Current Topic: There are some health issues with the horses. Some are serious problems and need immediate attention.
Originally I had plans to show (compete) the stallion making a name for him in the breeding books. He really deserves it. But he has turned up with a bum leg. Front left. He's not lame but he can not be competed. The leg is swollen 'hard'. We talked to the vet and he recommended an Antibiotic treatment. Requiring daily injections. Which we (mostly our good friend Cheryl) administered. We also did an oral treatment when this had no effect.
Now our partner always used to say that "I could let you into the stallions pasture but he would probably kill you". She always considered the stallion her horse, and, since he was the 'Wild Stallion' (she saw to that by neglecting him) she could have him exclusively.
I have news for our partner. I... Carried frozen horse DNA around for 'Over A Year' filling the nitrogen tank sometimes bi-weekly. On top of that I constantly took time off work (it wasn't possible for Shauna) to meet the vet for ultrasounds, ovarian palpitations, prostaglandin shots, only to have utter failure with artificial breeding. Then, Shauna and I opted for live-cover (which we ultimately didn't get but it was fresh from the standing stallion teasing the mare) and we finally had a baby. Which sand colic'd and died. We were devastated but since we had a live-foal-guarantee and (even though it was technically too late) the breeding facility (friends of ours) rebred our mare and we ended up with a knot-head horse. A nice gray but a grand-prix bonehead. So we bred the mare one last time and sent her up to the farm to birth. Low and behold... The stallion. I'm not quite sure why he is a stallion. Most male horses get gelded when they are young. But somehow, luckily, he eluded that fate.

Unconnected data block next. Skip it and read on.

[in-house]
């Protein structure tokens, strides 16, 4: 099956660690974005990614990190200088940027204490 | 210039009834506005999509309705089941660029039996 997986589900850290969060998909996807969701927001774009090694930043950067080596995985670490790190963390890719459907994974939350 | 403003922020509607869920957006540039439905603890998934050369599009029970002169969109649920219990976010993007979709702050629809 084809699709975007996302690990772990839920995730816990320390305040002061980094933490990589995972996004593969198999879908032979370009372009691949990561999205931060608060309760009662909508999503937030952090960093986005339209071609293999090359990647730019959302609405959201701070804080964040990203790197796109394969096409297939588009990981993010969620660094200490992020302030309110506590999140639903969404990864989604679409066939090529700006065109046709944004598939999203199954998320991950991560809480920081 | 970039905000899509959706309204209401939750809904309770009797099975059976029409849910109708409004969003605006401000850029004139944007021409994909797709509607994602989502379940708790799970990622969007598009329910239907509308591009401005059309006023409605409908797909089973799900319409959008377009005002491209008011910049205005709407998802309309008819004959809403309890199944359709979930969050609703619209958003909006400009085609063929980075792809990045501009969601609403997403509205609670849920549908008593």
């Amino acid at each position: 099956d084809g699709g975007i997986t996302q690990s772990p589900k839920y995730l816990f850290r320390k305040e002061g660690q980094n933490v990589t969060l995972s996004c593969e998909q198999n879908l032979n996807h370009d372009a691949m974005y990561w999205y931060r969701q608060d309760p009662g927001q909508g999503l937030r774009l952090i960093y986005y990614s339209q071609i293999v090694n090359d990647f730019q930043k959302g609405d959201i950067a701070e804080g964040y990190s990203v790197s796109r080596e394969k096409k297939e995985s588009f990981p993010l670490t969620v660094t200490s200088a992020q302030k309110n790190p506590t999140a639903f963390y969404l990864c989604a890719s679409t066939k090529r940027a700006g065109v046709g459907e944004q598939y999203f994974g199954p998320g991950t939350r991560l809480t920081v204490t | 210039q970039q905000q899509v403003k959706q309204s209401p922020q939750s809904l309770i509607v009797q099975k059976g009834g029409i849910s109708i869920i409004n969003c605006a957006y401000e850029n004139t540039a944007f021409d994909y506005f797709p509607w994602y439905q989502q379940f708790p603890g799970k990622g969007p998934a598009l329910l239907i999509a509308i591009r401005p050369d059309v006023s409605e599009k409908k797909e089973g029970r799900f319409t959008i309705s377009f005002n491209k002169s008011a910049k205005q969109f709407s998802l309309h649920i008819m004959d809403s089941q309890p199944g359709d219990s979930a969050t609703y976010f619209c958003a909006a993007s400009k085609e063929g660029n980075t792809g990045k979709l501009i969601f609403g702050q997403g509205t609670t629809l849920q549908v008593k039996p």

And what's our partners claim. Well the stallion was born on the property 'We Both Own'. She never brushed him, picked his feet, haltered him, saddled him, fed him much, and kept him in the worst pasture on the property (swampy and full of weeds). And when he was young let another horse kick him repeatedly in the leg. She wouldn't separate the horses or call the vet (which Shauna and I would gladly have paid for).
Oh golly! We got us a killer stallion on our farm. And he needs some attention. Now!
So we had the vet out (in the winter) to do an ultrasound. No sense to do an x-ray because the leg is otherwise fine. So we chose to look at the tissue and for any fluid build-up. He poked and prodded, shaved and gelled and the stallion was well behaved. Wow! we were a little bit nervous how he would react.
Negative. Meaning the vet has no Idea what's going on with the leg.
It turns out that the stallion (even though he is relatively untrained and has been breeding) is the calmest and most manageable prospect on the property.
But were not convinced and now the only option is to trailer him to the closest town which has better equine veterinary care. We had two major problems here. Because of the unusually warm winter the pastures were very swampy. The second was that the stallion, as far as we knew, had never been in a trailer before. He's now up for a 100Km. (~65 mi.) trek.
The first thing we 'felt' we had to do was to move the trailer into the pasture so we (actually mostly our good friend Cheryl) could test, and get him used to being in the trailer. Well, while driving the trailer into the soggy pasture it just got it stuck (we know this would happen but we were desperate). Fortunately we were still able to close the gate so even though the trailer was stuck close to the fence it was still suitable for the training exercise. So daily, Cheryl came out and...